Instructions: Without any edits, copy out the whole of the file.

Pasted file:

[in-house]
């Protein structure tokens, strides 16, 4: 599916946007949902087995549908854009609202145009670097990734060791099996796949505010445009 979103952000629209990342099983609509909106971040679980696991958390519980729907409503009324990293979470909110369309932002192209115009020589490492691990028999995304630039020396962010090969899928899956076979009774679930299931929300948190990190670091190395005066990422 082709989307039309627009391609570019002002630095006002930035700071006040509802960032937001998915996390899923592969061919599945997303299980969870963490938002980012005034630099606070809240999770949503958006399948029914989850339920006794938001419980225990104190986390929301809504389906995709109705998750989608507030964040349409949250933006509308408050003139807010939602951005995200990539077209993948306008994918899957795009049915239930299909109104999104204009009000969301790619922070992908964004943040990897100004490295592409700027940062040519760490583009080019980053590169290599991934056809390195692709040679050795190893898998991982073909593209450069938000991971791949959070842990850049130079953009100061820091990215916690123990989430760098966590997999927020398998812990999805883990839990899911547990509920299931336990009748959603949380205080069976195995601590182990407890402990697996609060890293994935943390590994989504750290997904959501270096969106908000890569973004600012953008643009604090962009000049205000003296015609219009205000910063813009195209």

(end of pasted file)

[in-house]
């Protein structure tokens, strides 16, 4: 599916946007949902087995549908854009609202145009670097990734060791099996796949505010445009 979103952000629209990342099983609509909106971040679980696991958390519980729907409503009324990293979470909110369309932002192209115009020589490492691990028999995304630039020396962010090969899928899956076979009774679930299931929300948190990190670091190395005066990422 082709989307039309627009391609570019002002630095006002930035700071006040509802960032937001998915996390899923592969061919599945997303299980969870963490938002980012005034630099606070809240999770949503958006399948029914989850339920006794938001419980225990104190986390929301809504389906995709109705998750989608507030964040349409949250933006509308408050003139807010939602951005995200990539077209993948306008994918899957795009049915239930299909109104999104204009009000969301790619922070992908964004943040990897100004490295592409700027940062040519760490583009080019980053590169290599991934056809390195692709040679050795190893898998991982073909593209450069938000991971791949959070842990850049130079953009100061820091990215916690123990989430760098966590997999927020398998812990999805883990839990899911547990509920299931336990009748959603949380205080069976195995601590182990407890402990697996609060890293994935943390590994989504750290997904959501270096969106908000890569973004600012953008643009604090962009000049205000003296015609219009205000910063813009195209």